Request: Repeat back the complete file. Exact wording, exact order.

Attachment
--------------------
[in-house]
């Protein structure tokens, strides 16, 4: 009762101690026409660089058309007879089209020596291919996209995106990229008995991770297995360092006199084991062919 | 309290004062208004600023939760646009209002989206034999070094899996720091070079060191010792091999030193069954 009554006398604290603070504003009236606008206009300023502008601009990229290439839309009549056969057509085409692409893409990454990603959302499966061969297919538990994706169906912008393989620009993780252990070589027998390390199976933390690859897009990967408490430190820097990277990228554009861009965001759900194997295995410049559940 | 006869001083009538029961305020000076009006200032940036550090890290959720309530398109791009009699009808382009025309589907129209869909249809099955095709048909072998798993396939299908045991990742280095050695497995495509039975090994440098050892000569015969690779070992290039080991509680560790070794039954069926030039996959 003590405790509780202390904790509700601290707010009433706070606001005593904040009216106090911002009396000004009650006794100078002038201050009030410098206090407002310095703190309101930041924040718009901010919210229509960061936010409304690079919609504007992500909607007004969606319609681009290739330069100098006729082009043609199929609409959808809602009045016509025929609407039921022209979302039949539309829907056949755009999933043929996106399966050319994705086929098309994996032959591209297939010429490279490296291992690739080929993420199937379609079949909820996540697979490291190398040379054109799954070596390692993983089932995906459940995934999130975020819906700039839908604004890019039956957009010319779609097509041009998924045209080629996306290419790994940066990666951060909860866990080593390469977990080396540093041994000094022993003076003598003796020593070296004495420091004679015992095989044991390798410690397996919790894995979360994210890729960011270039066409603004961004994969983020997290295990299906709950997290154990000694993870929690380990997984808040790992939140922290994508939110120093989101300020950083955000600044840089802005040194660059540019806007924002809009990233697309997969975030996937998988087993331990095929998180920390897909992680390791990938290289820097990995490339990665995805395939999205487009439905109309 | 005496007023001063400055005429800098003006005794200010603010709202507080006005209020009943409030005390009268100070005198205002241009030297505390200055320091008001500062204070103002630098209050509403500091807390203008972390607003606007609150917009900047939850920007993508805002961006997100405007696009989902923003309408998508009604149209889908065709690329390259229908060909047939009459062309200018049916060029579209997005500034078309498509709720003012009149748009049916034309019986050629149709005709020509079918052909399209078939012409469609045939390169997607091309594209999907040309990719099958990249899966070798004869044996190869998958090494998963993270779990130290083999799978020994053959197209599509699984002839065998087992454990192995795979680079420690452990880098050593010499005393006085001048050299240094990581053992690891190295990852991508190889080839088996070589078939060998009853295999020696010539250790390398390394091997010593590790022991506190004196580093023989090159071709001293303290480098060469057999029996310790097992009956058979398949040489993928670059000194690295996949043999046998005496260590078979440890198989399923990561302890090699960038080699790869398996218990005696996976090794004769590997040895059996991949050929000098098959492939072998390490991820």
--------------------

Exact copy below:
[in-house]
């Protein structure tokens, strides 16, 4: 009762101690026409660089058309007879089209020596291919996209995106990229008995991770297995360092006199084991062919 | 309290004062208004600023939760646009209002989206034999070094899996720091070079060191010792091999030193069954 009554006398604290603070504003009236606008206009300023502008601009990229290439839309009549056969057509085409692409893409990454990603959302499966061969297919538990994706169906912008393989620009993780252990070589027998390390199976933390690859897009990967408490430190820097990277990228554009861009965001759900194997295995410049559940 | 006869001083009538029961305020000076009006200032940036550090890290959720309530398109791009009699009808382009025309589907129209869909249809099955095709048909072998798993396939299908045991990742280095050695497995495509039975090994440098050892000569015969690779070992290039080991509680560790070794039954069926030039996959 003590405790509780202390904790509700601290707010009433706070606001005593904040009216106090911002009396000004009650006794100078002038201050009030410098206090407002310095703190309101930041924040718009901010919210229509960061936010409304690079919609504007992500909607007004969606319609681009290739330069100098006729082009043609199929609409959808809602009045016509025929609407039921022209979302039949539309829907056949755009999933043929996106399966050319994705086929098309994996032959591209297939010429490279490296291992690739080929993420199937379609079949909820996540697979490291190398040379054109799954070596390692993983089932995906459940995934999130975020819906700039839908604004890019039956957009010319779609097509041009998924045209080629996306290419790994940066990666951060909860866990080593390469977990080396540093041994000094022993003076003598003796020593070296004495420091004679015992095989044991390798410690397996919790894995979360994210890729960011270039066409603004961004994969983020997290295990299906709950997290154990000694993870929690380990997984808040790992939140922290994508939110120093989101300020950083955000600044840089802005040194660059540019806007924002809009990233697309997969975030996937998988087993331990095929998180920390897909992680390791990938290289820097990995490339990665995805395939999205487009439905109309 | 005496007023001063400055005429800098003006005794200010603010709202507080006005209020009943409030005390009268100070005198205002241009030297505390200055320091008001500062204070103002630098209050509403500091807390203008972390607003606007609150917009900047939850920007993508805002961006997100405007696009989902923003309408998508009604149209889908065709690329390259229908060909047939009459062309200018049916060029579209997005500034078309498509709720003012009149748009049916034309019986050629149709005709020509079918052909399209078939012409469609045939390169997607091309594209999907040309990719099958990249899966070798004869044996190869998958090494998963993270779990130290083999799978020994053959197209599509699984002839065998087992454990192995795979680079420690452990880098050593010499005393006085001048050299240094990581053992690891190295990852991508190889080839088996070589078939060998009853295999020696010539250790390398390394091997010593590790022991506190004196580093023989090159071709001293303290480098060469057999029996310790097992009956058979398949040489993928670059000194690295996949043999046998005496260590078979440890198989399923990561302890090699960038080699790869398996218990005696996976090794004769590997040895059996991949050929000098098959492939072998390490991820």